King of the callbacks
International callback companies may be a godsend for customers, but they're causing major headaches for PTTs around the globe. Typical callback companies route international voice and data traffic away from networks used by PTTs and onto less expensive systems, which are often based in the United States. The result is long-distance service at steep discounts, sometimes half the going price of government rates.
USA Global Link, which ranked among the top 100 international carriers in a recent Federal Communications Commission study, is perhaps the most insidious callback company of all. But that's just how founder and Chairman Chris Hartnett likes it.
From the pulpit of a worldwide press tour, Hartnett and his company have been declaring the death of government-run PTTs and the extinction of callbacks, the very industry in which the Fairfield, Iowa-based company has flourished. "PTTs are not only dead, they've turned into fossils, and callback is a dinosaur," Hartnett proclaims.
The PTTs are not taking such talk lying down. Chinese representatives threatened Hartnett's life. In Singapore, the government sought to punish Hartnett as well as its own residents. It published a notice stating that callback customers would be fined $10,000 and spend two years in jail if they continued to use the popular callback technology. A few days after that announcement, the telecommunications minister recanted the punitive measures, saying it was futile to take action against individuals.
Like walking into the lion's den, Hartnett accepted an invitation to visit Singapore representatives on their own turf and was welcomed with the threat of a jail sentence as the head of Global Link.
The 43-year-old, who 12 years earlier had made his fortune at the Chicago Mercantile Exchange, was used to a little heat in the kitchen. Hartnett simply responded that the U.S. State Department was aware of his visit and that he was a member of its telecommunications committee. The officials backed down and then offered to buy 51% of his company with the intent of shutting it down. Hartnett declined the offer.
"The PTTs are crumbling. China is the only one giving us any trouble, and they're the only ones that think they can stop us," Hartnett says. "All these barriers are only in people's minds. There are people on the other side of these PTTs.
A new age of callback With the introduction of Global Internetwork, a form of callback that uses the Internet as its backbone, USA Global Link hopes to make traditional callback systems obsolete. The new approach moves international traffic another step away from the grip of the PTT, according to Hartnett.
The routing path is referred to as hop-on/hop-off technology. When a call is made in Hong Kong, for instance, it goes from the local network to one of the Global Link nodes. That node hops it onto the Internet. The call terminates after it hops off the Internet and back onto the public network in the location that the customer called.
This entire process is invisible to the customer, who simply picks up a standard phone and dials an access code and the long-distance number.
The Internetwork, projected to cost $500 million, is expected to be launched within the next month in the United States, Australia, the Benelux countries, Brazil, Chile, England, France, Germany, Indonesia, Japan, Korea, South Africa and Hong Kong. But until Global Link deploys the 1008 nodes it estimates are needed to support service around the world, it will continue to operate callback conventionally. To dance this international two-step, a subscriber dials an assigned number and, after hearing one ring, hangs up. The callback switch then retrieves a less expensive dial tone - usually from the U.S. - and rings back the customer, who can then call anywhere in the world at a discounted rate.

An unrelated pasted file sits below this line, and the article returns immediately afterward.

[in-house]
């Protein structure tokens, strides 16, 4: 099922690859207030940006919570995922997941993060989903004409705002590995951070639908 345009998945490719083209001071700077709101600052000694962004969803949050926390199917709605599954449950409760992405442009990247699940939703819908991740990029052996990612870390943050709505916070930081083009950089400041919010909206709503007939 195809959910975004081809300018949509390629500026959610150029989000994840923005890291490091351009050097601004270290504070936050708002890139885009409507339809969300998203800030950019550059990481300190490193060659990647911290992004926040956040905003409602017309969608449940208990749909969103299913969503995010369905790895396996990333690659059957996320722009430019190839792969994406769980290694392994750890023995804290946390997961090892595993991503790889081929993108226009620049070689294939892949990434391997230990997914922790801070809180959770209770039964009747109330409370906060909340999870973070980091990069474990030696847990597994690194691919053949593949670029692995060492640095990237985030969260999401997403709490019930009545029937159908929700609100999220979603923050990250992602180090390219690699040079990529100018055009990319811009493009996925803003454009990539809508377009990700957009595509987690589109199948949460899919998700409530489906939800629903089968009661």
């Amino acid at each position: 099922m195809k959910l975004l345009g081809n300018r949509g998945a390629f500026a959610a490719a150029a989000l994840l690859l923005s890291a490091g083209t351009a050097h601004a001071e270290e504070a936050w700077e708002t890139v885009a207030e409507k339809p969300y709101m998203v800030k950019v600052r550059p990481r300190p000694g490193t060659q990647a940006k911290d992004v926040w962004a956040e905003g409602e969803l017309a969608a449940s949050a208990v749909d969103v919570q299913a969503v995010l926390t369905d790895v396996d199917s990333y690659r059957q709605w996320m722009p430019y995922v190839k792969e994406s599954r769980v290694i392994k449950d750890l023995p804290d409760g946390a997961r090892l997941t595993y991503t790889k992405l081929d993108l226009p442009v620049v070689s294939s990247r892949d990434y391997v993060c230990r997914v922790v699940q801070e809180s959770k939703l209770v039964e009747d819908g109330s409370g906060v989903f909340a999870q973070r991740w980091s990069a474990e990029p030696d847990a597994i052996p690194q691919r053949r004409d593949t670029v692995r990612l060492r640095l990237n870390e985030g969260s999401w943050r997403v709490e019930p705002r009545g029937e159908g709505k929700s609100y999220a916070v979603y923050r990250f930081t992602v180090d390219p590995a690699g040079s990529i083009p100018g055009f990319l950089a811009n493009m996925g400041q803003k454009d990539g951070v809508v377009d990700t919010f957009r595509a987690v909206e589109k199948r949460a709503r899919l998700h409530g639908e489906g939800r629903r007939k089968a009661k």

Global Link also offers a smoother approach that uses an autodialer attached to the phone and processes the call while the customer stays on the line.
"Internet telephony coupled with the callback business is poised to have a very bright future," predicts Harley Kudler, Find/SVP's consultant in the technology information and communications practice group. "They constitute a threat to the PTTs, but the foreign nations are still holding onto their high accounting fees to set up a call.
"PTTs are going to be forced to lower their rates," Kudler adds. "The impetus was started by the callback providers, but as Internet telephony gets more sophisticated and becomes a viable alternative to going through a public switched network infrastructure, you're going to see countries drop their rates even more just to meet that challenge.
Callback takes many forms, all of which have outraged the domestic PTTs because the practice gouges their profits. But a comparison of PTT and callback company rates demonstrates the inflated prices that governments levy on their citizens.
Such was the scenario in Kenya. When Global Link came to that market in 1994, the PTT charged an incredible $6 per long-distance minute. And because calls were charged at a three-minute minimum, a one-minute call or even a one-page fax cost at least $18. The Kenya PTT responded to callback competition by lowering its prices to today's level of about $2.50 a minute. Still, Global Link is the better buy at 58› a minute.
The Japanese government charges $2.25 a minute, according to Global Link estimates. Callback companies carry the same traffic for 69› to $1.19 a minute, depending on where the call originates.
When Internetwork goes on-line, Hartnett expects to charge just 39› a minute.
But callback actually has come full circle in Japan, with American companies operating on both sides of the discount fence. In April 1994, the FCC ruled that callback is a form of reselling and went on to authorize three companies to participate in that business.
AT&T retorted with a petition for reconsideration. AT&T was one of the most vehement opponents of callback because it cut into the company's profits from interconnection agreements with PTTs. The company argued that callback was a form of fraud because of its ring-and-hang-up approach. AT&T also complained that callback was an abridgement of International Telecommunication Union regulations regarding calling agreements between nations.